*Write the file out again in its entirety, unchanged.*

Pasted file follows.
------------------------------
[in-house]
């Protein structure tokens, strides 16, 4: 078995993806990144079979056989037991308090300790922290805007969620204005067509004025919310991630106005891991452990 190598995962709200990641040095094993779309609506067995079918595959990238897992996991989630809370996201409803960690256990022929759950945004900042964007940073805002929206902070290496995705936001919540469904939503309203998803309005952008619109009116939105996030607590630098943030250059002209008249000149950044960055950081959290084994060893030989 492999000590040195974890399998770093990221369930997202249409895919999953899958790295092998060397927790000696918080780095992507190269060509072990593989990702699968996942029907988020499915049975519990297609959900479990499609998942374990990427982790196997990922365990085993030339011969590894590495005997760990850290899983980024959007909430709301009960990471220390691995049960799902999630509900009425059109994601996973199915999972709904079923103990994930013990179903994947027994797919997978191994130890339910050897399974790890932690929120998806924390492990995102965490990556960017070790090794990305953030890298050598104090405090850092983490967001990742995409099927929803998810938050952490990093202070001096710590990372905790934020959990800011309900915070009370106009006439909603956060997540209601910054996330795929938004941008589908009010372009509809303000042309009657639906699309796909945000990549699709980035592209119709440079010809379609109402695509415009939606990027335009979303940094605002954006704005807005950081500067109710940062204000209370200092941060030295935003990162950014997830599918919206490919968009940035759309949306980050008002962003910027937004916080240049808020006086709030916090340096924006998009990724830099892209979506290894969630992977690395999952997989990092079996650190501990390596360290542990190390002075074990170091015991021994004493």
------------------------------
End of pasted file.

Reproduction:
[in-house]
């Protein structure tokens, strides 16, 4: 078995993806990144079979056989037991308090300790922290805007969620204005067509004025919310991630106005891991452990 190598995962709200990641040095094993779309609506067995079918595959990238897992996991989630809370996201409803960690256990022929759950945004900042964007940073805002929206902070290496995705936001919540469904939503309203998803309005952008619109009116939105996030607590630098943030250059002209008249000149950044960055950081959290084994060893030989 492999000590040195974890399998770093990221369930997202249409895919999953899958790295092998060397927790000696918080780095992507190269060509072990593989990702699968996942029907988020499915049975519990297609959900479990499609998942374990990427982790196997990922365990085993030339011969590894590495005997760990850290899983980024959007909430709301009960990471220390691995049960799902999630509900009425059109994601996973199915999972709904079923103990994930013990179903994947027994797919997978191994130890339910050897399974790890932690929120998806924390492990995102965490990556960017070790090794990305953030890298050598104090405090850092983490967001990742995409099927929803998810938050952490990093202070001096710590990372905790934020959990800011309900915070009370106009006439909603956060997540209601910054996330795929938004941008589908009010372009509809303000042309009657639906699309796909945000990549699709980035592209119709440079010809379609109402695509415009939606990027335009979303940094605002954006704005807005950081500067109710940062204000209370200092941060030295935003990162950014997830599918919206490919968009940035759309949306980050008002962003910027937004916080240049808020006086709030916090340096924006998009990724830099892209979506290894969630992977690395999952997989990092079996650190501990390596360290542990190390002075074990170091015991021994004493």